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College class of 2011 by academic discipline and gender; the selective concern about gender imbalances is…. imbalanced

Academic Discipline Male Degrees Female Degrees Percent Female
Female-Dominated Disciplines
Family and consumer sciences 2,762 19,682 87.7%
Library science 13 83 86.5%
Health professions 21,536 121,894 85.0%
Public administration 4,908 21,866 81.7%
Education 21,195 82,797 79.6%
Psychology 23,229 77,664 77.0%
Legal professions and studies 1,317 3,112 70.3%
Area, ethnic, gender studies 2,801 6,299 69.2%
Foreign languages 6,720 14,986 69.0%
English language and literature 16,916 35,828 67.9%
Multi/interdisciplinary studies 13,602 28,626 67.8%
Liberal arts and general studies 16,488 30,239 64.7%
Communication 33,023 55,109 62.5%
Visual and performing arts 36,341 57,615 61.3%
Biological and biomedical sciences 36,892 53,111 59.0%
Close to Gender Parity
Social sciences and history 89,814 87,330 49.3%
Homeland security, law enforcement 24,361 23,241 48.8%
Business, management, marketing 187,081 178,012 48.8%
Agriculture and natural resources 14,675 13,948 48.7%
Parks, recreation, leisure studies 18,936 16,988 47.3%
Male-Dominated Disciplines
Mathematics and statistics 9,783 7,399 43.1%
Architecture 5,696 4,136 42.1%
Physical sciences, science technologies 14,782 9,930 40.2%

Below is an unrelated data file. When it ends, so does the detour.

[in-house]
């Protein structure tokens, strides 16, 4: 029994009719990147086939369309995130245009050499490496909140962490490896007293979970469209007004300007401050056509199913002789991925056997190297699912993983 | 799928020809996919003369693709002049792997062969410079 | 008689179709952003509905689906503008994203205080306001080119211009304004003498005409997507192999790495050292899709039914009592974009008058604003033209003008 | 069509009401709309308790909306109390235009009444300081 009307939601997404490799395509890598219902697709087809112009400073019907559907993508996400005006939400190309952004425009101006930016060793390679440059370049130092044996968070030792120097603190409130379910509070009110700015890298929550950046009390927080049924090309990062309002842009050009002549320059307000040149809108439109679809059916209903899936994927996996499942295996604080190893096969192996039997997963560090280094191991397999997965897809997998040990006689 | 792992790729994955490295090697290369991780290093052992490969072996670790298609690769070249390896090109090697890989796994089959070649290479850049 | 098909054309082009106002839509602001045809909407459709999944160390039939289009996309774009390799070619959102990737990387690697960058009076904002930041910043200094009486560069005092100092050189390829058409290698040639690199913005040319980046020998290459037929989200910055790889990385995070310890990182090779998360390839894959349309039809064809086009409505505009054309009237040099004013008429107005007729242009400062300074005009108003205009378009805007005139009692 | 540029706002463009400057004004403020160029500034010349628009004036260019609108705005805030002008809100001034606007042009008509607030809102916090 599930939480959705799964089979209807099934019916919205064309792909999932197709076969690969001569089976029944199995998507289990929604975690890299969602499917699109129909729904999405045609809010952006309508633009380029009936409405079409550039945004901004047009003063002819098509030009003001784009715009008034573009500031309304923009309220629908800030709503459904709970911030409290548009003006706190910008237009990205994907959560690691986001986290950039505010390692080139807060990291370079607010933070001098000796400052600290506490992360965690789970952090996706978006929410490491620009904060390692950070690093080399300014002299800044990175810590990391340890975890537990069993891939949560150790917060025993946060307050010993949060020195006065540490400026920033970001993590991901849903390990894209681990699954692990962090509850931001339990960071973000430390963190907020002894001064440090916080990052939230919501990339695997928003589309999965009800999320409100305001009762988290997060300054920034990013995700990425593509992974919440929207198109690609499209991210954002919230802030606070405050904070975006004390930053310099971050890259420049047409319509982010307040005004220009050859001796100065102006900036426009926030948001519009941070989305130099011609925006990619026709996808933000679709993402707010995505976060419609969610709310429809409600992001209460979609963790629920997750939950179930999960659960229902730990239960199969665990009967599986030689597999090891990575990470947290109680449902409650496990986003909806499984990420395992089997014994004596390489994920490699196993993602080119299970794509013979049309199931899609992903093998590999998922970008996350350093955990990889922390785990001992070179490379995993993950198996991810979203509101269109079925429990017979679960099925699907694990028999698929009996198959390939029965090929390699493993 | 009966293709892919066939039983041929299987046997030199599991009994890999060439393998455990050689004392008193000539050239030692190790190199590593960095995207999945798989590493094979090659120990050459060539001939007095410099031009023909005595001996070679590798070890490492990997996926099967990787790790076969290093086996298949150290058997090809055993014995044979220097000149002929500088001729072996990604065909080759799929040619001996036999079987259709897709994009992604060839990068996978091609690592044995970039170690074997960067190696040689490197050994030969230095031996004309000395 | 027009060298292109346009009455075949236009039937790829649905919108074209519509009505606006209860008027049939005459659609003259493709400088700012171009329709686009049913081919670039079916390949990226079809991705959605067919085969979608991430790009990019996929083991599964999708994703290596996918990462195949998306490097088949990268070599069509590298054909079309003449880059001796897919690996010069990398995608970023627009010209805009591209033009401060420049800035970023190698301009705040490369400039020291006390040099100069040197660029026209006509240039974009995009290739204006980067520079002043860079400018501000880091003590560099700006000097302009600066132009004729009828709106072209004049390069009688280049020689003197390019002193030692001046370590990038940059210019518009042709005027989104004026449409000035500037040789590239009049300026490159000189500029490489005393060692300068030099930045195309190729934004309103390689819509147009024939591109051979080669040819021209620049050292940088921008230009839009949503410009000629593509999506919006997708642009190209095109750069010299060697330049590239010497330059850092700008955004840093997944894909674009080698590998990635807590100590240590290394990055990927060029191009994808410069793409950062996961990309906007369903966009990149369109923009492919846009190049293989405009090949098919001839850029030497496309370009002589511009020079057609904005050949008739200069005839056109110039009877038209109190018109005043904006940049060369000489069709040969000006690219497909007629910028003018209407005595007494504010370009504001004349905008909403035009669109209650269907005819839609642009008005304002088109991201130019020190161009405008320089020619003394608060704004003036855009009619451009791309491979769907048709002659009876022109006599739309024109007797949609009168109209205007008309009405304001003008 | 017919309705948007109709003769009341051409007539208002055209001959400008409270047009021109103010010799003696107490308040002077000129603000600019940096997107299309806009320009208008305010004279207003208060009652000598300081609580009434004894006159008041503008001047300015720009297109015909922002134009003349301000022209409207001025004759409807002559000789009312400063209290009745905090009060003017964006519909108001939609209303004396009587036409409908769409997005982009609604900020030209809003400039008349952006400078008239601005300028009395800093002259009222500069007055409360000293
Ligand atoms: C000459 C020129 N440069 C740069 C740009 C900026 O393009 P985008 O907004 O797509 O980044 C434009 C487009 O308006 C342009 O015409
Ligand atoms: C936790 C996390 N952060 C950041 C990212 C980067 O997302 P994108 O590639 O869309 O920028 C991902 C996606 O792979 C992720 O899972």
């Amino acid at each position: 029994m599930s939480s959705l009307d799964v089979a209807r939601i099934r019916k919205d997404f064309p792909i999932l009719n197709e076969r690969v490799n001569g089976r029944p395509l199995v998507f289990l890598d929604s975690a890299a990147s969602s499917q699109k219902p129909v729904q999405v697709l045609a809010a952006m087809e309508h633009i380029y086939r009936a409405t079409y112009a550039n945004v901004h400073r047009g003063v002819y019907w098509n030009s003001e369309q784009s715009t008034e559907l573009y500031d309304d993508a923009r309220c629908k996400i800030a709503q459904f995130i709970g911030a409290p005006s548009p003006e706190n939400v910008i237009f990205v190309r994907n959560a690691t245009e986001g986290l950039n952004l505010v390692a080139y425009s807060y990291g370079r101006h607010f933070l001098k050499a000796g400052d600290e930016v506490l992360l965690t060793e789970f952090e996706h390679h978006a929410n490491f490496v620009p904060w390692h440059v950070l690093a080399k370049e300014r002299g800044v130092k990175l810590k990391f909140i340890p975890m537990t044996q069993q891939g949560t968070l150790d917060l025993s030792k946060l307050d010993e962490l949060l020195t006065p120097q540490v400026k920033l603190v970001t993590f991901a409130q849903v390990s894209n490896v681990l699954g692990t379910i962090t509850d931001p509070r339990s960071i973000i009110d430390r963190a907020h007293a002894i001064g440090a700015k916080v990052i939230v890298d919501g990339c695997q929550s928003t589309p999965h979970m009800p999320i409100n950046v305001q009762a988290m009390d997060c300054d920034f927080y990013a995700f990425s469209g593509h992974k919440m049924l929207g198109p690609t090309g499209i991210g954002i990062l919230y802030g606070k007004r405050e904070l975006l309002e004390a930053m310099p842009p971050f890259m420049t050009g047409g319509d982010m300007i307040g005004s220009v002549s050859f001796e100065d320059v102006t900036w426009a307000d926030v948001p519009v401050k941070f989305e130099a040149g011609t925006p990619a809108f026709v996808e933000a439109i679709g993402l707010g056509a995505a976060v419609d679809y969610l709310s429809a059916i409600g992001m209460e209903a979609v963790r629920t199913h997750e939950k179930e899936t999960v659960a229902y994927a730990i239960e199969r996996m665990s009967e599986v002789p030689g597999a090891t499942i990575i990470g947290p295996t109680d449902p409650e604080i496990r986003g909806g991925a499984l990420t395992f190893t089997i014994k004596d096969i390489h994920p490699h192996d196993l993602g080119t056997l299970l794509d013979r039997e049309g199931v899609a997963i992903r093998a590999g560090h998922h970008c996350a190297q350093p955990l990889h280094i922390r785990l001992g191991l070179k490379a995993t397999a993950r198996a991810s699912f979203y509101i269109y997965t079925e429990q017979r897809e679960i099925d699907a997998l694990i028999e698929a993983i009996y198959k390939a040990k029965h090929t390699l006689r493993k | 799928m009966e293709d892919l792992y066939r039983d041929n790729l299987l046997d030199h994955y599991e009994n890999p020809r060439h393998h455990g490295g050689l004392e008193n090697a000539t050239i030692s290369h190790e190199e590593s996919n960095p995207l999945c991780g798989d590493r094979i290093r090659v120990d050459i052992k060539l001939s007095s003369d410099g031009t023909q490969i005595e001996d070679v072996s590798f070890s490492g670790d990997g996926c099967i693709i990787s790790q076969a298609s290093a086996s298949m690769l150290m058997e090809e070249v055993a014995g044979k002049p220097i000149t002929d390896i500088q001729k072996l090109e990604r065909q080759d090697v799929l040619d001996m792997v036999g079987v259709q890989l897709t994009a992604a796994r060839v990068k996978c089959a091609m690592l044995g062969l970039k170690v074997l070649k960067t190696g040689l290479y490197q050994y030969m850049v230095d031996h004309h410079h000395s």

Philosophy and religious studies 8,149 4,687 36.5%
Theology and religious vocations 6,118 2,956 32.6%
Military technologies 50 14 21.9%
Computer and information sciences 35,478 7,594 17.6%
Engineering 77,100 16,017 17.2%
Transportation and materials moving 4,345 596 12.1%
All Disciplines 734,111 981,759 57.2%

The table above is based on the most recent data from the Department of Education on bachelor’s degrees by academic discipline and the sex of the graduating students for the college class of 2011 (most recent year available). Here are some observations:

1. Women earned 57.2% of all bachelor’s degrees in 2011, which also means that there were almost 134 women in that year’s graduating class for every 100 men.

2. For the College Class of 2011, women significantly outnumbered men in 15 academic disciplines, men outnumbered women in nine academic fields, and there was approximate gender parity in five disciplines.

3. For bachelor’s degrees in health professions (primarily registered nursing), 566 women graduated in 2011 for every 100 men, for public administration there were 446 female graduates for every 100 men, for education there were 391 women for every 100 men, and for psychology there were 334 women for every 100 men.

4. In the most unbalanced academic fields favoring males, 481 men graduated in 2011 with a bachelor’s degree in engineering for every 100 female graduates, and 467 men earned a degree in computer science for every 100 women.

5. As much as we hear about female under-representation in STEM (science, technology, engineering and math), women outnumbered men for bachelor’s degrees in biological and biomedical sciences by a ratio of 144 females for every 100 males. Women also earned more than 43% of all bachelor’s degrees awarded in mathematics in 2011, and more than 44% of the degrees in general mathematics (the most popular of the 12 sub-disciplines in math). For general chemistry (another STEM field), women earned almost half (48.8%) of the bachelor’s degrees awarded in 2011.